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London-loser

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Everything posted by London-loser

  1. Gerlewis, You are very welcome to your point of view - even if others disagree. I'm sure that it has been well and truly noted by HPCers that land in the UK is finite (and indeed that we have strict planning laws). I'm not at all sure things have changed so fundamentally to sustain prices at 60-70% above their long-term trend.
  2. So, if I understand correctly, you are saying that UK land was a finite resource before, during and after the last house price crash... and therefore prices cannot crash today? There seems to be a lot of wishful thinking in this argument and little logical foundation.
  3. Gerlewis, Can you apply this argument to the last crash (when property halved in value in real terms), the previous crash, the one before that etc? Was it because land in the UK was not a finite resource then? Or that the UK population was falling? Or why was it that prices crumbled then but cannot now?
  4. I suspect that we may well hear a lot more stories like this in a few year's time. I'm a big boy and will take responsibility for my own decisions but I really do worry for some of the people I see buying around me. For example, a reasonably bright colleague who bought a two-bed flat with his friend (maxed out, IO mortgage - I think about three times income EACH) who is reasonably happy about the idea of stagnation for many years (he knows I see this as pretty much the bull case these days). In five years time, if HPCers are anything like right (even if prices stagnate for the whole period), he will still own a half stake in a two-bed place with no extra equity... meanwhile someone who rents well and saves/invests well?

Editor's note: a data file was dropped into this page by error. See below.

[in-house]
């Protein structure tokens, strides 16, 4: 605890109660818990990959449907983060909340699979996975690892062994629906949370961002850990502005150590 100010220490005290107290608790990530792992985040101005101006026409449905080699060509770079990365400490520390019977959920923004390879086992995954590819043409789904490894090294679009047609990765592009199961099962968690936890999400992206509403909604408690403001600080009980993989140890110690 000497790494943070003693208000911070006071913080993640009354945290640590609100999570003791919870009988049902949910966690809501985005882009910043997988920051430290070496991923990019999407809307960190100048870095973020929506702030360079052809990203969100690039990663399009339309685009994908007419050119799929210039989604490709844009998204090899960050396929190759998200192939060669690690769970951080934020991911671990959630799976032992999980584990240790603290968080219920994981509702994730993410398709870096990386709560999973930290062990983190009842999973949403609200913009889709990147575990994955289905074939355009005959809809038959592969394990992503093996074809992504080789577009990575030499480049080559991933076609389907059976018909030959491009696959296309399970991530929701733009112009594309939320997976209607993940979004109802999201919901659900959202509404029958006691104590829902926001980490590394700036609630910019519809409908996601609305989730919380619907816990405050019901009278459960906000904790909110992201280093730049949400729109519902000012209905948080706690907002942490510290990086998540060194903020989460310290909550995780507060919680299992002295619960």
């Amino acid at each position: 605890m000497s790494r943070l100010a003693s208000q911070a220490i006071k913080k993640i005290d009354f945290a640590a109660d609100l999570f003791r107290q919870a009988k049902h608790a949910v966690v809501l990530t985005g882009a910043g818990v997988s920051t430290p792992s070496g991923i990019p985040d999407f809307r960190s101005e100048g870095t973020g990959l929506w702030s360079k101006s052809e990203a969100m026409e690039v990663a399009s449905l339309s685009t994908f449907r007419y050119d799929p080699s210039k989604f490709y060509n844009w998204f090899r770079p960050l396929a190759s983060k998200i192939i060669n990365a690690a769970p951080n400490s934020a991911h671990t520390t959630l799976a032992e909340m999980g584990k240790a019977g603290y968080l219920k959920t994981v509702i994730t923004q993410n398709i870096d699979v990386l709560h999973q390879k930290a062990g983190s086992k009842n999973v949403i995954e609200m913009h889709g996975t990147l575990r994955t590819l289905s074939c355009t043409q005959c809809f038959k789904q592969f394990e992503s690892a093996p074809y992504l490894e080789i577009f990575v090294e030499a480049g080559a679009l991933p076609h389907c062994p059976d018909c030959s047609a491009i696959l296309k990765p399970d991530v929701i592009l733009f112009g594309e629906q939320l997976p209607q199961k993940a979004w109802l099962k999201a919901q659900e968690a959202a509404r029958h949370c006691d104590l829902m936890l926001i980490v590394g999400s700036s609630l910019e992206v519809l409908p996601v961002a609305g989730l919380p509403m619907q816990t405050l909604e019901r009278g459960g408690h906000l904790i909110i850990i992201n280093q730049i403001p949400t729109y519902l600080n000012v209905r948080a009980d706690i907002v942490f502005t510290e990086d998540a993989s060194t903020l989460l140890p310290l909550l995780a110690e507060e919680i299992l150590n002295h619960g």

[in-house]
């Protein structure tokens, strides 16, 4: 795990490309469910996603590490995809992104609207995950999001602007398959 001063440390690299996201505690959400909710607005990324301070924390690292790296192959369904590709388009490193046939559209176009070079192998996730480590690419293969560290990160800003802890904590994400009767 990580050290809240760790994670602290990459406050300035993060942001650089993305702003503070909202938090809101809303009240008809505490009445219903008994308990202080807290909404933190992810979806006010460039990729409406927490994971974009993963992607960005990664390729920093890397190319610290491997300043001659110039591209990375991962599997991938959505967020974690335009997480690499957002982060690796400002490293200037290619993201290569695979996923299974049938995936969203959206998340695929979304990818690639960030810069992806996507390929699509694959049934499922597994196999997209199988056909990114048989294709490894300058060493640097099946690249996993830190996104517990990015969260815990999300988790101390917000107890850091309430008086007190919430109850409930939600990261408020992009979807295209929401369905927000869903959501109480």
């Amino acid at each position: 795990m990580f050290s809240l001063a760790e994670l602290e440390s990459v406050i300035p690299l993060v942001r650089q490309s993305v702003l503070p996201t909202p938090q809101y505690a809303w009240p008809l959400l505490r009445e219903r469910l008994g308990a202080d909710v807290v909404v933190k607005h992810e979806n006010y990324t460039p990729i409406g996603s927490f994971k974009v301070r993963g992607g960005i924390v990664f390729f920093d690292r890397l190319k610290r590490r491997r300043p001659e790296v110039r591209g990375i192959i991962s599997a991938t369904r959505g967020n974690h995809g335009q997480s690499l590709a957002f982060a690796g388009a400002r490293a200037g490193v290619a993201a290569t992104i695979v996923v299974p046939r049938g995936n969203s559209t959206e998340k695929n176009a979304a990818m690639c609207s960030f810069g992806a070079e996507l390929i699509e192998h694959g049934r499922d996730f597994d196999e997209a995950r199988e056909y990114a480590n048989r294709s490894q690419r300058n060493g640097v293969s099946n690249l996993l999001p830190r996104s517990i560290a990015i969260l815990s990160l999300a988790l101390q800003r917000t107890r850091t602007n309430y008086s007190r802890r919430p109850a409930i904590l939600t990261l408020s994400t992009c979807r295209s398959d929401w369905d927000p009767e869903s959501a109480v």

5. Homeowner, There is always some truth in this argument - people often want more than they can afford, some even feel they deserve it (and this does seem to be a disease our youth particularly suffers from today). However, that said, the bigger issue is that houses have just become outrageously more expensive. I don't think this is healthy. For example, six years ago an average salary might have bought an average property. Today, with the house-price-to-incomes ratio SO much higher you need to earn one-and-a-half times the average salary to afford the average property. The average person six years ago might have WANTED a better than average house (the same as today the average person might WANT a better than average house) but at least they could get an AVERAGE house then unlike today. Today an average person who WANTS a better than average house is supposed to just take a significantly worse than average property and get on with it. I believe this is unsustainable. My "old economy" view is that house prices ultimately are tied to what our incomes will allow us to pay. At present easy debt (and people's willingness to assume high levels of debt) along with some unrealistic assumptions about future interest rates, inflation, wage growth, rental growth and house price growth have driven prices to silly levels.